For the global average temperature to rise no more than 2 degrees above pre-industrial levels by 2050, the world will need to produce less than half the amount of additional greenhouse gases that it does now.
The latest findings are summarised in the Intergovernmental Panel on Climate Change (IPCC) Sixth Assessment Report 2017.
Australian fisheries operations are not a major source of greenhouse gas emissions. Nevertheless, there are smart business reasons to be more energy and fuel efficient and therefore participate in reducing the world’s greenhouse gas pollution.
Certain fishing activities rely upon and use a lot of fossil fuel — for example, all large vessels and aquaculture systems that rely on pumping and circulating water. Fuel costs in some commercial wild catch fisheries can be 40 per cent of all input costs, so there is a large incentive to transition to systems that use less fuel.
Some of the measures available for improving fuel efficiency include:
1. fuel efficient modern diesel engines
2. minimising the drag of trawl gear
3. use of fuel flow meters to determine optimal operating speeds
4. engine and hull maintenance
5. efficient hull designs
6. optimising engine and propulsion systems
7. fuel efficient pumping gear and farm layout
8. solar or wind driven pumping systems.
FRDC-funded projects addressing fuel consumption
• Fact Sheet: Fuel Efficiency [PDF]
• Energy Efficient Fishing: Part A Alternative fuels and efficient engines [PDF]
• Energy Efficient Fishing: Part B Hull characteristics and efficiency [PDF]
Adaptation options for fishing sectors
Fishing and aquaculture is subject to uncertainty caused by the effects of climate change. Flow-on effects for fish populations include the abundance and productivity of species and how they are affected by weather patterns. Flows on effects for fisheries activities include fluctuations in operating conditions and markets.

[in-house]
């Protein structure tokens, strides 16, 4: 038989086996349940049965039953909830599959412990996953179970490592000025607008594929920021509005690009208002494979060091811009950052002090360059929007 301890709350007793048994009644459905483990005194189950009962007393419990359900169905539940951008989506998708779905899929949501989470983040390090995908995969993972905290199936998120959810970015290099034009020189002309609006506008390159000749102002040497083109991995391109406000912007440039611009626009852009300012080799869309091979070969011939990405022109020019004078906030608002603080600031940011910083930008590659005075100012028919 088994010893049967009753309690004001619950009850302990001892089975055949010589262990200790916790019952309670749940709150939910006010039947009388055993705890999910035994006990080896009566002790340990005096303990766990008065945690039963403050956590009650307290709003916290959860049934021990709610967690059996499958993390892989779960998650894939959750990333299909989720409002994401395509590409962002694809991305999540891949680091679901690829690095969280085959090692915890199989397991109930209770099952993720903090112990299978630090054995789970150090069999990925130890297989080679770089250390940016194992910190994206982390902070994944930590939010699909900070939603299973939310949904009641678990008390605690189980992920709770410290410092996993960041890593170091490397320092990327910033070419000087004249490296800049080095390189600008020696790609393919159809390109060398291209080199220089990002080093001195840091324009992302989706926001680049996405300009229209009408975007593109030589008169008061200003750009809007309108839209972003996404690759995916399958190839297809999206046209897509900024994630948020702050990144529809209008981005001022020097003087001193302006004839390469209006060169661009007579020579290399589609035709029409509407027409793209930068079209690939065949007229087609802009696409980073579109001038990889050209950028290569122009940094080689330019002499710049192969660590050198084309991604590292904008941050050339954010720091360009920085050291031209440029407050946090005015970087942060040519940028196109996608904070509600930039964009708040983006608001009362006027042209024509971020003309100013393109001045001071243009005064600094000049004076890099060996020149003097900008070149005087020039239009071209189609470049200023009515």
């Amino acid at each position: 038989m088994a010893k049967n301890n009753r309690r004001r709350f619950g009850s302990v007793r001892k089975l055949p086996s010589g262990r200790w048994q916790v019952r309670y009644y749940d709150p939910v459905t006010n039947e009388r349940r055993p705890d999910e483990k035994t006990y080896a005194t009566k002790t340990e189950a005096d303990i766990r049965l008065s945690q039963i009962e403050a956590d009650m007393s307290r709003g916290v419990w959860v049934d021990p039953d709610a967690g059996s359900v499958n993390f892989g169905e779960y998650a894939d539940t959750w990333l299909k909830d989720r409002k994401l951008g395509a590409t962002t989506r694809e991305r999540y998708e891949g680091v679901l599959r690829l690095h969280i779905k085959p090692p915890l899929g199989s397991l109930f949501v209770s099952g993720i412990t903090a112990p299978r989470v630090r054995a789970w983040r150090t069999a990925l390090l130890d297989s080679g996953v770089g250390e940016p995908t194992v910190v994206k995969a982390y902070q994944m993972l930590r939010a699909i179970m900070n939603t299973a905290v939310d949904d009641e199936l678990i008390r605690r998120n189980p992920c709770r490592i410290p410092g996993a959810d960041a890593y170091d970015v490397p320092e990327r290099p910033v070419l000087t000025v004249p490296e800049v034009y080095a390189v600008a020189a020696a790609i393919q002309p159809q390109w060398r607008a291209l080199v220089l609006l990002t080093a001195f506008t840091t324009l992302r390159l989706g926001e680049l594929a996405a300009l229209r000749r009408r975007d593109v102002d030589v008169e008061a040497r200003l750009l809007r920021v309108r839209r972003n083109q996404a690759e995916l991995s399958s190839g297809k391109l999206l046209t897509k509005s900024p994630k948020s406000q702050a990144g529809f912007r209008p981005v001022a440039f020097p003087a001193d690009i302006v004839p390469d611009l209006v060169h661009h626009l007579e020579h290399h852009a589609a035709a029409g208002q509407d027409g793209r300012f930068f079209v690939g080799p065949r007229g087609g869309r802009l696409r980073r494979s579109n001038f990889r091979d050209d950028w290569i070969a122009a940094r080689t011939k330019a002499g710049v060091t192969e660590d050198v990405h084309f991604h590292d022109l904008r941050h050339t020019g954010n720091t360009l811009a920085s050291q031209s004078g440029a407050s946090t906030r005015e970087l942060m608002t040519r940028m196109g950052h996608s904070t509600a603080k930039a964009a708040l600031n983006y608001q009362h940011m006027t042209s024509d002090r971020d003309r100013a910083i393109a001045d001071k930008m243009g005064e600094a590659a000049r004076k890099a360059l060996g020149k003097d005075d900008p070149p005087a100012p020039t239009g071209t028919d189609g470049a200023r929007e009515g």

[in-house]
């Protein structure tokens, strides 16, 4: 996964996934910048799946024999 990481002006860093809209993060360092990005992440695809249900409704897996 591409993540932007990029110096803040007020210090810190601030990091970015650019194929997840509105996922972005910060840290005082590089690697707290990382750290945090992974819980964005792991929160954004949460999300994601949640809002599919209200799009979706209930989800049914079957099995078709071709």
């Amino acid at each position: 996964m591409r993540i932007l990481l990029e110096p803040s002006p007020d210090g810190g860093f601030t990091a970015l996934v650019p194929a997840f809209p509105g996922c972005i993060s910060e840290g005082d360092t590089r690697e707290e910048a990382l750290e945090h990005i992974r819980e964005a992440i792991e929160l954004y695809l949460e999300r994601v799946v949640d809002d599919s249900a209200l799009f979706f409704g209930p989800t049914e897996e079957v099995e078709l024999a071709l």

Around Australia, fishing businesses are re-thinking their plans. Industries involved in Atlantic salmon, abalone and rocklobster know they are going to be affected by rising ocean water temperatures. The Tasmanian Atlantic Salmon industry has initiated a research program to examine how to farm fish in warmer waters. This includes selective breeding of heat tolerant fish or farming fish in cooler waters offshore.
Similarly, northern fisheries reliant on Barramundi and prawns understand they will need to contend with a more variable climate and the effects of more variable rainfall patterns on stock populations – booming in runs of wetter seasons and much reduced in drier years.
More variable freshwater flows to estuaries and tidal interchanges will influence habitats and this will alter the distribution of wetland plants and aquatic organisms. Estuarine areas suitable for oyster culture and habitats for crustaceans and juvenile stages of finfish will vary and change.
A list of FRDC- funded project relating to climate change can be found here.